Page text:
Search This Blog

Tuesday, February 28, 2012

You've Found an Animal that Needs Help. Now What?

It’s very tempting to think about keeping an animal that needs rescuing. I’d like to warn you that it doesn’t usually end well. While I know of a few people who have raised a wild rabbit or a squirrel, I still don’t think it’s a good idea. For one, it’s illegal in most cases that involve native species, but laws vary from state to state.  It’s also very difficult to feed a baby that’s lost its mother because you just can’t replicate the nourishment it would receive. That’s not to say it can’t be done, but there’s definitely a measure of dedication required.

I tried to raise a baby mockingbird once when I lived in Florida, but it lived for only a week because I wasn’t feeding it right. I also tried to hand feed a baby mouse. It died too. This was before all the exotic animal studies. I had success hand rearing four baby cockatiels and two Patagonian conures using the tried and true methods of the time (over 20 years ago) which included syringe feeding a mixture of baby bird hand-feeding formula and Gerber baby foods. This is good training for anyone who wants the experience of having a newborn because those birds had to be fed every few hours around the clock.

When my neighbor came to let me know he’d just found a nest of baby squirrels under the hood of the car he was working on, I already knew I would have to make some phone calls to find the best place for these four little naked babies. My usual policy, and the main thing we used to tell callers to the animal hospital, is to leave the babies where they were found or return them to their nest so the parents can finish their job. In this case, that wasn’t possible. The car had just been towed from a suburb over thirty miles away and it wasn’t going back. The best option would have been to take the nest back to a safe location near to where the car was parked. I imagined a mother squirrel frantically searching for her babies. The next option was to find a wildlife rehabilitator in my area and ask if they’d be willing to take them. You never want to assume they’ll just open their doors to everything. Most of these non-profit organizations have limits to what they can handle depending on how well funded they are.

Our local American Humane Society happens to have an offshoot program for wildlife so I made an appointment to bring the squirrels to their licensed wildlife rehabber. She was gracious enough to let me come to her property. She could have just asked me to meet her somewhere which I would have totally understood because once somebody knows you care for injured or sick animals, cardboard boxes with of moving surprises tend to show up on your doorstep.

The rehabber seemed to already have a plan for the babies as soon as she got a look at them. I’ve forgotten the details, but she said she would do this and that and then they’d be released onto her property which included several wooded acres. It obviously wasn’t the first time she’d had squirrels. I was thrilled to have the foursome in good hands and offered a donation of $35. I knew it wasn’t much, but she seemed satisfied and even a little surprised. I’ve had to leave stray kittens at county animal shelters a couple of times and I always try to make a donation. I know it will go to good use and, frankly, it helps with my guilt for having to pass on a problem. Even if you can’t offer money, you can at least offer to volunteer (and follow through with it) or purchase something on their Wish List.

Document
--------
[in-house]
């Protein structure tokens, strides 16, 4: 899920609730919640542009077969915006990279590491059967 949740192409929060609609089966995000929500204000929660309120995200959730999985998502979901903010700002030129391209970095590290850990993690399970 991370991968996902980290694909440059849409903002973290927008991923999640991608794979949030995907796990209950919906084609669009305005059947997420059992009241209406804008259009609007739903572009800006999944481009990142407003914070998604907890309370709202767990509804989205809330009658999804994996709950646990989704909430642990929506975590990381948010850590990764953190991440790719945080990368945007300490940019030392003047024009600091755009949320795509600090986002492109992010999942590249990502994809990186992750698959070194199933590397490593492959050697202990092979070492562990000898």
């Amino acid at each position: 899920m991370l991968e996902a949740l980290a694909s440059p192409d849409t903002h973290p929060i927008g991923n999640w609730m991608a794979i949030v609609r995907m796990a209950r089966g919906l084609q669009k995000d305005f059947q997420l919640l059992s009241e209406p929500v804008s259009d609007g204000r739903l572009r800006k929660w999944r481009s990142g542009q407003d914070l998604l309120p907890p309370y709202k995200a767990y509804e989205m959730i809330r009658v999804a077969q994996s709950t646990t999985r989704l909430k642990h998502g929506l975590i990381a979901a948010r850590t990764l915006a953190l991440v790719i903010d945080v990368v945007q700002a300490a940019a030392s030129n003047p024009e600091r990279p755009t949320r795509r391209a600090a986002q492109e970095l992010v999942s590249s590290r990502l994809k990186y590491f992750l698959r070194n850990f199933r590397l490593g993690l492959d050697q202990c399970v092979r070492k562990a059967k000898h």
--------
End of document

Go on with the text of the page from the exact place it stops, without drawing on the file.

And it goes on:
So off the squirrels went. I never called to check on them, but she was kind enough to send our family a holiday card and a note that said all the squirrels were successfully released. We’re on the mailing list now and get a newsletter every year that chronicles just a portion of the animals they’ve helped over a year.

On the drive home from dropping off the squirrels, I thought about how easy it would have been to keep one. Heck, I’m an exotic animal keeper and trainer. I should be able to handle a squirrel, right? What fun it would be. Well, I quickly came to my senses realizing even just one would be more than I could handle with all my other animals and family responsibilities. I decided to just be grateful for the opportunity to put them in the hands of the right person. I hope you’ll have the same opportunity when it’s your turn to act as an advocate for an animal in need.

I deposited the squirrels and the nesting material with which they were found into this medium sized Critter Keeper. They had just a little fuzz and their eyes were still closed so I'm guessing they were maybe close to ten days to two weeks old.

This is what those squirrels might have looked like a few weeks later. Here in northern Illinois, we have an abundance of fox squirrels. Some folks think they're pests and thiefs and some, like me, enjoy watching them. This looks like it might be a gray squirrel, also common in neighborhoods and parks in Illinois.

No comments:

Post a Comment